jonkc at bellsouth.net
Mon Aug 15 04:31:21 UTC 2011
On Aug 14, 2011, at 1:35 PM, Will Steinberg wrote:
"It is very easy John. Affect is the verb"Very easy? My dictionary says that both affect and effect can be a verb or a noun, as a verb affect means "have an effect on or make a difference to". I could be wrong but I believe an effect can have an effect as well; it could make a difference to something too, in fact if it doesn't then its not an effect.
"and effect is the noun"My dictionary also says as a noun effect means a change that is the result of an action. It does not say how a difference is different from a change, but that is not surprising, I have seen little evidence that lexicographers have a deep insight into the nature of causality or of philosophy or of science or of much of anything except defining words with, you guessed it, other words. I think that people who like to read dictionaries are fooling themselves, they get the feeling of increasing their wisdom without actually gaining anything .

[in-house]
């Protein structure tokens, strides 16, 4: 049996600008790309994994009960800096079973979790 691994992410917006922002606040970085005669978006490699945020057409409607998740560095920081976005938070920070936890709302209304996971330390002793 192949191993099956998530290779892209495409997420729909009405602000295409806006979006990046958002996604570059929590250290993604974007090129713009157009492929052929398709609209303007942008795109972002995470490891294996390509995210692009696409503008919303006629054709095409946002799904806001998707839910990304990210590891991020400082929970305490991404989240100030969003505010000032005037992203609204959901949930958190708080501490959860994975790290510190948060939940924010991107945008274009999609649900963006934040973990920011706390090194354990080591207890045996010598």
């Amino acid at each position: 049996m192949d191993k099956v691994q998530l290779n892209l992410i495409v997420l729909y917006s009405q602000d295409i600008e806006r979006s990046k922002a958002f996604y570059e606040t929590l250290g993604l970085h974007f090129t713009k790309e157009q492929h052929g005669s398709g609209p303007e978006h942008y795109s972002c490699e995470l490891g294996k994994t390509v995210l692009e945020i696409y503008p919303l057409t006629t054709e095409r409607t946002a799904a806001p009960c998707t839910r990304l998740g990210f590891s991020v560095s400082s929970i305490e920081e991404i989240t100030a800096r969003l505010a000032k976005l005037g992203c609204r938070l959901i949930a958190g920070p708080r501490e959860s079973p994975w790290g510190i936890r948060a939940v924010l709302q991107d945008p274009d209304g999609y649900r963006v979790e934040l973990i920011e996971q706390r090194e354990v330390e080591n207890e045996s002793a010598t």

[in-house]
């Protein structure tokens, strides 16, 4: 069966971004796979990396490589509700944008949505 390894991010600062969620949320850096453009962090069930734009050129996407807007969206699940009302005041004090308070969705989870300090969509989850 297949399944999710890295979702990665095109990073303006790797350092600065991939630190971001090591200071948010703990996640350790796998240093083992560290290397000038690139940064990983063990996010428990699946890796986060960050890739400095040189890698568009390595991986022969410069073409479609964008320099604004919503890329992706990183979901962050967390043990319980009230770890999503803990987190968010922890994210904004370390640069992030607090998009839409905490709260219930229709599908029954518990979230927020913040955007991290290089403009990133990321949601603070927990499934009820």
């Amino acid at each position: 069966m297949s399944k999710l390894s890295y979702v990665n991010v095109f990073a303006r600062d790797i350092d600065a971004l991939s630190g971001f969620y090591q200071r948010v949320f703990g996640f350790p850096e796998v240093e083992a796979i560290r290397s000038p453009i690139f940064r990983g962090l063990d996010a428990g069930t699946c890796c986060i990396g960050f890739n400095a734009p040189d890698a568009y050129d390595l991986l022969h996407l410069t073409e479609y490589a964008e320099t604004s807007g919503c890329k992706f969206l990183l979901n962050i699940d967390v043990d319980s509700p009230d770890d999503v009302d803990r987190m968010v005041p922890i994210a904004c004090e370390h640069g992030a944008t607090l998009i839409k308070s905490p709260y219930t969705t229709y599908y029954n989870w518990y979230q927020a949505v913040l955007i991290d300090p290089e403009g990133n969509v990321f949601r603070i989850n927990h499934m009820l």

On the other hand maybe I'm wrong and when I'm wrong I'll admit it, so I'll concede the debate and admit the words mean VERY different things if you just do one little thing for me, tell me what measurement I need to make to determine if electron X effected electron Y or if electron X affected electron Y. And then tell me what sort of test equipment I'll need to perform the experiment to discriminate between these two VERY different physical properties.
John K Clark
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